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Gambians Vote in Presidential Election

September 27, 1996

BANJUL, Gambia (AP) _ Gambians voted Thursday in presidential elections that will end army rule, but likely do little to encourage democracy in this tiny West African country.

The incumbent, 31-year-old Yahya Jammeh, was favored to win based on name recognition, his party’s dominance of the national media _ and because he barred his most formidable opponents from running.

The 583 polling stations remained open even after the official closing time of 7 p.m. Final results were not expected until Friday.

Although there were no reports of disturbances, the capital of Banjul was unusually tense. Voters said they were nervous about how soldiers would react if Jammeh loses.

Jammeh, a former army captain who seized power in a July 1994 coup, promised a return to civilian rule, then retired from the military so that he could run.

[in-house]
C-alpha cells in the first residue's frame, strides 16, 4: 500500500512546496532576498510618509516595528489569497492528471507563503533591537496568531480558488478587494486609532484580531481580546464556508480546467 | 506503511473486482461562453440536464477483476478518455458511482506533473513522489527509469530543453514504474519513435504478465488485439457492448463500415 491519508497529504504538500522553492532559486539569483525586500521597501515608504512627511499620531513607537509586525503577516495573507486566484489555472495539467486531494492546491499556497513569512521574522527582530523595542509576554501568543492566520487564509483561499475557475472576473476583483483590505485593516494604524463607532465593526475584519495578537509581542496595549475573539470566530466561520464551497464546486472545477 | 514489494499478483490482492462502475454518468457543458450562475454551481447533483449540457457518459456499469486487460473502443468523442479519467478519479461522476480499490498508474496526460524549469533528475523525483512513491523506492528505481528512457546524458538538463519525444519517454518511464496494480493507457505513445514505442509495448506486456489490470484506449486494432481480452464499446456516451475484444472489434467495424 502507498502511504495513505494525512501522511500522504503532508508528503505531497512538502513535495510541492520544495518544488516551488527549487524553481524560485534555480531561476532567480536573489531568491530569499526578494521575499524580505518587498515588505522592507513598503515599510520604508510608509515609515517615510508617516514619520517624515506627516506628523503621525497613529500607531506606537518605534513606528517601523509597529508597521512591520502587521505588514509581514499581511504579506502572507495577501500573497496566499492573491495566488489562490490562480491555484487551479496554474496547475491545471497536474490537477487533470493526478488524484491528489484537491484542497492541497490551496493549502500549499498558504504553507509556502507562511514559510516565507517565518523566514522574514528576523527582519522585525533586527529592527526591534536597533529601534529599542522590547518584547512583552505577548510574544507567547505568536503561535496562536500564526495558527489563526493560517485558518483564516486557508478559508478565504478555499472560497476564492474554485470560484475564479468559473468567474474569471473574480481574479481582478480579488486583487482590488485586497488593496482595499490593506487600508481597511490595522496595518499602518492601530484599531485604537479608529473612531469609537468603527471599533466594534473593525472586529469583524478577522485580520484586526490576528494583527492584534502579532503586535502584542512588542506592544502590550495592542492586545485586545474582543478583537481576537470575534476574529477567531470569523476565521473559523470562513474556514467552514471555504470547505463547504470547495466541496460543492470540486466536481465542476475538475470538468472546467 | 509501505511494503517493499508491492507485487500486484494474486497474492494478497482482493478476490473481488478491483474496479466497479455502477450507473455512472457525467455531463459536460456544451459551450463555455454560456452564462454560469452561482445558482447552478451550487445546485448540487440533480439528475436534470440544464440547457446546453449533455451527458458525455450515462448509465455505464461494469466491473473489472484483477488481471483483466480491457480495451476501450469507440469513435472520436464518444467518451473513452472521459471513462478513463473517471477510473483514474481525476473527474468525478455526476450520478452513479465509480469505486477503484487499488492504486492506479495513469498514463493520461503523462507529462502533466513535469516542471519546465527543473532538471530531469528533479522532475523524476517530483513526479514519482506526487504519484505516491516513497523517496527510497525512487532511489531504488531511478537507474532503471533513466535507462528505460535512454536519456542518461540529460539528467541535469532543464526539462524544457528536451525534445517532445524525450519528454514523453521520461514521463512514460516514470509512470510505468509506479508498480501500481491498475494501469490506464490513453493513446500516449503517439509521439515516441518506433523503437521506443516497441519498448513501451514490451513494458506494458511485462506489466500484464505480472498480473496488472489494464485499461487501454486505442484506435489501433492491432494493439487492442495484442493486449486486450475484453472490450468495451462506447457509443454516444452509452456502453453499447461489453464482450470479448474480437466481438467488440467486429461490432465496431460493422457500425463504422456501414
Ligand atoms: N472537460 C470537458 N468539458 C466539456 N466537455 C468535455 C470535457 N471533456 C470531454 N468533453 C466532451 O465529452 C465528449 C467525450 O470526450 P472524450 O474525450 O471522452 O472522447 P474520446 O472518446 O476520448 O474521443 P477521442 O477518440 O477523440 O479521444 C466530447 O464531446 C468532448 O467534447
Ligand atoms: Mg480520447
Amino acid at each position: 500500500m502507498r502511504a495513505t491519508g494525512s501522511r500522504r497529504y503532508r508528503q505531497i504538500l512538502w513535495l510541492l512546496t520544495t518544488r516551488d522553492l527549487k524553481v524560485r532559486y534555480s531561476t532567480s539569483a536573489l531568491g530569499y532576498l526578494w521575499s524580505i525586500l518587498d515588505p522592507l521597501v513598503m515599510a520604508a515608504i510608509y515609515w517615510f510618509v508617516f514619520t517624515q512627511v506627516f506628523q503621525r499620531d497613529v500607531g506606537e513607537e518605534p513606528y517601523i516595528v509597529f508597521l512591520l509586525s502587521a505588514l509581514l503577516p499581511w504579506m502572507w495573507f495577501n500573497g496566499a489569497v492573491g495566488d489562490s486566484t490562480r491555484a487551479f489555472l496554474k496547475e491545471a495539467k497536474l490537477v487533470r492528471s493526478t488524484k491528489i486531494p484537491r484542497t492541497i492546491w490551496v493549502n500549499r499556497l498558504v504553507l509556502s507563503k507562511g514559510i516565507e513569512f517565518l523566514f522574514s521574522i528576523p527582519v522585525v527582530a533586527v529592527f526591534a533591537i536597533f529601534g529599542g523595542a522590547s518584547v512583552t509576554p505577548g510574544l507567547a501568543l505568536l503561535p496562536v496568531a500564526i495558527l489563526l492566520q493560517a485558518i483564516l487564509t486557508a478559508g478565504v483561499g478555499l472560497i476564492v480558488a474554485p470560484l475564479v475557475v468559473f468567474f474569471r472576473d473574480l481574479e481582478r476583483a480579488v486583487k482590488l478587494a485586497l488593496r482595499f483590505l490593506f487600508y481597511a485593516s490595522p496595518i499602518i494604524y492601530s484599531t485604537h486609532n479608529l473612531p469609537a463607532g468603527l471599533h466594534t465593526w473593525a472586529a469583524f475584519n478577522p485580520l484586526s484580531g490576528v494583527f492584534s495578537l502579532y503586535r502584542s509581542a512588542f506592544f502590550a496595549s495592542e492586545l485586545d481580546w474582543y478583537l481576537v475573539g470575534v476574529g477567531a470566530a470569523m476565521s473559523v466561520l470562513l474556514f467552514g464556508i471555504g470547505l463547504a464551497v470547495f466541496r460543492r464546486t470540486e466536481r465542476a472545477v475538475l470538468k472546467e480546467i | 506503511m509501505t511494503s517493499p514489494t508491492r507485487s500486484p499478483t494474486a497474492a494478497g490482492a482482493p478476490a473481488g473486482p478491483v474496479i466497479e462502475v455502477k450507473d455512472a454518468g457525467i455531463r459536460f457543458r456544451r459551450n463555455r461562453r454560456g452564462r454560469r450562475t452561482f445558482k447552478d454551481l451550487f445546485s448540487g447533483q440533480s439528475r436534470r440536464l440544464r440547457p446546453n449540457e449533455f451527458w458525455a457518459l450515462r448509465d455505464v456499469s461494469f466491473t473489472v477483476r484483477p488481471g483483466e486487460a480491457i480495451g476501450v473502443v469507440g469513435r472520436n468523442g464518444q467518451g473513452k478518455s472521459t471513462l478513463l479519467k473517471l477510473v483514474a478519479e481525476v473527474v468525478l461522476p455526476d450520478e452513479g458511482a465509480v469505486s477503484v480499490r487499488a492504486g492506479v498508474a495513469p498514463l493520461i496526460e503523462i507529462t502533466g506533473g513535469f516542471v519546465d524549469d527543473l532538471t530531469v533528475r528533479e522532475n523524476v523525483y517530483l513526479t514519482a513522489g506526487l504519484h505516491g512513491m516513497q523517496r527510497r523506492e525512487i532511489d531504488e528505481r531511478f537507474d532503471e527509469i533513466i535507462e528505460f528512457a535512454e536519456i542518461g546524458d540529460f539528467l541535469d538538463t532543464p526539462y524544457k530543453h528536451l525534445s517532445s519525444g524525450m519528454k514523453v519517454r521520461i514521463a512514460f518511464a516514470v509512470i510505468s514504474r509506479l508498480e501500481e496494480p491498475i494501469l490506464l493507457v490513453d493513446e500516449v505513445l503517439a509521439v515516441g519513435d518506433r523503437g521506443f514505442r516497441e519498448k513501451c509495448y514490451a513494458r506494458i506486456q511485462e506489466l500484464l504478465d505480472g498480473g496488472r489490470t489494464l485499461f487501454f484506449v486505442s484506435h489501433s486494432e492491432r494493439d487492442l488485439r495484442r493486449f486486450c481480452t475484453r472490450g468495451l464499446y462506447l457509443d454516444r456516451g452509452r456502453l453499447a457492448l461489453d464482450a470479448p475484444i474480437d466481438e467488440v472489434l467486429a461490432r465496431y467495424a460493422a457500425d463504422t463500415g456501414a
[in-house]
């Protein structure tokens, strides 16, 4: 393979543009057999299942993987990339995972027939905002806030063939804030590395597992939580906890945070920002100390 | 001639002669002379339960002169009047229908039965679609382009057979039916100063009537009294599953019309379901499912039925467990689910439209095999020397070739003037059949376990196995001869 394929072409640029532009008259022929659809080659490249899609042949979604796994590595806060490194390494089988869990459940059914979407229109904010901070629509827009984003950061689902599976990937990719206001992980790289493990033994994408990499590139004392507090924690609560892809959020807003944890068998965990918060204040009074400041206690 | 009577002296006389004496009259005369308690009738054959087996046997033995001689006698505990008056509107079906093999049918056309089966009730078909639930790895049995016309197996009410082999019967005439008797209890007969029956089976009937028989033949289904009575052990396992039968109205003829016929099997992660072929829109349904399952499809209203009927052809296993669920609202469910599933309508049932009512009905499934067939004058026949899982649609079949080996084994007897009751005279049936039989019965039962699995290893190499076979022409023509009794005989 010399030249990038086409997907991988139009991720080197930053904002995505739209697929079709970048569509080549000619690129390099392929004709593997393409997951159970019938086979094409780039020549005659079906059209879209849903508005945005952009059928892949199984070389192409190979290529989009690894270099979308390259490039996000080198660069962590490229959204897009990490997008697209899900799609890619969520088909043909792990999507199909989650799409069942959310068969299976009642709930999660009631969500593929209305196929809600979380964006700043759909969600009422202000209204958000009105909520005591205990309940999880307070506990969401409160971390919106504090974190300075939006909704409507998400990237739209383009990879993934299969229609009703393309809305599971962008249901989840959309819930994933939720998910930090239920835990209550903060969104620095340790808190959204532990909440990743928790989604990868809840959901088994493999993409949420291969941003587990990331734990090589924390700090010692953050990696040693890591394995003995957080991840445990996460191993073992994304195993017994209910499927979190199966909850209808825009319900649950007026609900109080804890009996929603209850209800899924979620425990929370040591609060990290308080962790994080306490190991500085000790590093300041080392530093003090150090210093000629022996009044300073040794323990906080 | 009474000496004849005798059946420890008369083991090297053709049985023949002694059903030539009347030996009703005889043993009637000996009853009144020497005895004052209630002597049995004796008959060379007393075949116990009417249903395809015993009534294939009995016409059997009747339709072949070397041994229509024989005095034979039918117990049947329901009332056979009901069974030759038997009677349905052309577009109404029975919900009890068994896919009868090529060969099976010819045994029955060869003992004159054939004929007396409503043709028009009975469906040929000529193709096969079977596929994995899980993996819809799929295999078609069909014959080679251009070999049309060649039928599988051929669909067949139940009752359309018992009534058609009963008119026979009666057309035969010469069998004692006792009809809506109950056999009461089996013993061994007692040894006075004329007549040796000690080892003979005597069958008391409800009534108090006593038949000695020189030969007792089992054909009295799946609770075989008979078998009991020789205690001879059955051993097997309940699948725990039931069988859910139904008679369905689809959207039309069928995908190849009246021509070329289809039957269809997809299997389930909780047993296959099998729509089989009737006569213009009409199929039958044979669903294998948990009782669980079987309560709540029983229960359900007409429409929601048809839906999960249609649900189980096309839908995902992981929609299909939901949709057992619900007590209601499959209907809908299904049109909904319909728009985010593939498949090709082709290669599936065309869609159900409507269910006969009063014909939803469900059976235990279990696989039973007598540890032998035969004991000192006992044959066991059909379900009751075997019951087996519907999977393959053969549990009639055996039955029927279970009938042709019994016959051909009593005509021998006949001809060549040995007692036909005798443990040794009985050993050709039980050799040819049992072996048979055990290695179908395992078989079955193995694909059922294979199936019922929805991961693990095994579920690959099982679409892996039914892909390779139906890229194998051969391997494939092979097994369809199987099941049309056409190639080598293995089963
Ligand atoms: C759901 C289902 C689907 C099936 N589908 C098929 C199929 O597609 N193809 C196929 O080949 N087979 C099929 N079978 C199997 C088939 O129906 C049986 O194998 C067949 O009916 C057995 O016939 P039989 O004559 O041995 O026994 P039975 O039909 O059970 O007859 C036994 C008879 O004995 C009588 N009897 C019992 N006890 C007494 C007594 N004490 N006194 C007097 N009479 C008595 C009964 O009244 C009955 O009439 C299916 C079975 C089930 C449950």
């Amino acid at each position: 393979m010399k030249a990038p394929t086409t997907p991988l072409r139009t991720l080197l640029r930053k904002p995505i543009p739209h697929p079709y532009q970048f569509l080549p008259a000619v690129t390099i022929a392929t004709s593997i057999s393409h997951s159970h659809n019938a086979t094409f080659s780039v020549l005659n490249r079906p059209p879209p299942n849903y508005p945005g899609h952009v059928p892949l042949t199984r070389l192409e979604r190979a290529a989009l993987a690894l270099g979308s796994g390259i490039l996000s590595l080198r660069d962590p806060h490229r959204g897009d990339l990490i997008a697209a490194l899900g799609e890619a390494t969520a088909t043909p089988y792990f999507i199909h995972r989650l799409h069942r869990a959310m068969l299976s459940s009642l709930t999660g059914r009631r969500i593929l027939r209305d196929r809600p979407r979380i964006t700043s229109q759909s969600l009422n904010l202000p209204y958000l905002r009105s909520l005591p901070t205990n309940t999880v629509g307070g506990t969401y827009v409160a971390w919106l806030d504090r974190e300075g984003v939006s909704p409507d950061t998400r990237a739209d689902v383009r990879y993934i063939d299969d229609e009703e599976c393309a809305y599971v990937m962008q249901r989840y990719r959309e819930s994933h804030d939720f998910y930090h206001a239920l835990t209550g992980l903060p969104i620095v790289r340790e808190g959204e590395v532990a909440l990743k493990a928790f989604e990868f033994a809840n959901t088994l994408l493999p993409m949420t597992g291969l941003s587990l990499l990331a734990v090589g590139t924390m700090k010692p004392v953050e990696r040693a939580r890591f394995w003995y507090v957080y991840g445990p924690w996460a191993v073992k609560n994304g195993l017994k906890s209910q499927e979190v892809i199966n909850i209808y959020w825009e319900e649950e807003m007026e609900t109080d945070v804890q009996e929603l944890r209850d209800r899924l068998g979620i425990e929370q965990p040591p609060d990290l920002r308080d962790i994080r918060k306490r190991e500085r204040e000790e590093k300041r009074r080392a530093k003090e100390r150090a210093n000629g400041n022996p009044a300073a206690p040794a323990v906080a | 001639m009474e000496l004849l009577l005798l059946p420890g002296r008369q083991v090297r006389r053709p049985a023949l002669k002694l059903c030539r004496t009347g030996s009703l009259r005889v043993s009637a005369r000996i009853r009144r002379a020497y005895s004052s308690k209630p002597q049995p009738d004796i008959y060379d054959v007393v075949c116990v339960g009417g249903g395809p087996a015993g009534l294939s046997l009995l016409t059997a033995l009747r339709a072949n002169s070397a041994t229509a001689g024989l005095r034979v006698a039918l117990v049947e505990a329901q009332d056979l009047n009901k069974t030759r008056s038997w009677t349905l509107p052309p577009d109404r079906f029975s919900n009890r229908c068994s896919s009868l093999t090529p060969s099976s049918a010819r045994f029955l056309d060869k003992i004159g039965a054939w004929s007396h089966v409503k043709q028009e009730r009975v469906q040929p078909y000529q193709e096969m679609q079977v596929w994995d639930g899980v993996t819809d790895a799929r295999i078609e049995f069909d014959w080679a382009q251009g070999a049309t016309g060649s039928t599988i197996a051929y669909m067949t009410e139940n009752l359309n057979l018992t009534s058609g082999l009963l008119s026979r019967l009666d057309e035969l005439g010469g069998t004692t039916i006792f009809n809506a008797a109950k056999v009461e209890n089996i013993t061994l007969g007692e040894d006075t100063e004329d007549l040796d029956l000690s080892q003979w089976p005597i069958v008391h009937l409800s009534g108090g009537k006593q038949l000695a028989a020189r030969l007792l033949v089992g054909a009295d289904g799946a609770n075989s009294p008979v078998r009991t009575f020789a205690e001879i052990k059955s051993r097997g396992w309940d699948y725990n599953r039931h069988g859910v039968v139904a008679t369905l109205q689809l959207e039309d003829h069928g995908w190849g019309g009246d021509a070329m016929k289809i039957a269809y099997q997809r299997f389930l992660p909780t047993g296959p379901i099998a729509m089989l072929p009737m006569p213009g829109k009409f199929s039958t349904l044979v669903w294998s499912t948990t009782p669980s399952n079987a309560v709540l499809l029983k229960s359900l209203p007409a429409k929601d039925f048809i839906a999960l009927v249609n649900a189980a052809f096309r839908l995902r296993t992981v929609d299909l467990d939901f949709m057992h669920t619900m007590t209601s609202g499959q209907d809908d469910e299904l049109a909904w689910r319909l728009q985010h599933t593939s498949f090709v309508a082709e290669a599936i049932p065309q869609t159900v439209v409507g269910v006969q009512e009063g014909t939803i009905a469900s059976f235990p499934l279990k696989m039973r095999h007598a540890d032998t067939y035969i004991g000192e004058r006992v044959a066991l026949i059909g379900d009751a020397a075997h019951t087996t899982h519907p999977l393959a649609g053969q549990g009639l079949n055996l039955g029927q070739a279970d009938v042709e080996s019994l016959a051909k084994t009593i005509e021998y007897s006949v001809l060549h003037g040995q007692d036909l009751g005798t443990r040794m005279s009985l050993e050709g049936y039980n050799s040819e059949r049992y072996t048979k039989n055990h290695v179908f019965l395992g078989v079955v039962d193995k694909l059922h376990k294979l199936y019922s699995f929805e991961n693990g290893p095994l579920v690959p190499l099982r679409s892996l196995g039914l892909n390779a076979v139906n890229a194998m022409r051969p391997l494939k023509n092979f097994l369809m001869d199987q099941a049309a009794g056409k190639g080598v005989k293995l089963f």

He maintained a ban on all political parties from the time of the coup until last month. Shortly afterward, he banned several specific groups, including three political parties that were part of the government he ousted.

Jammeh’s toughest opponent is considered to be Oussinou Darbo, a prominent lawyer and leader of the United Democratic Party.

The other two candidates _ hotel manager Hamat Bah of the National Reconciliation Party, and Socialist Party leader Sidia Jatta _ were thought to have little chance of winning.

About 450,000 of Gambia’s 1 million people were eligible to vote. Gambia, an 11,000-square-mile sliver of land surrounded by Senegal, gained independence from Britain in 1965. Jawara was its only leader until the 1994 coup.

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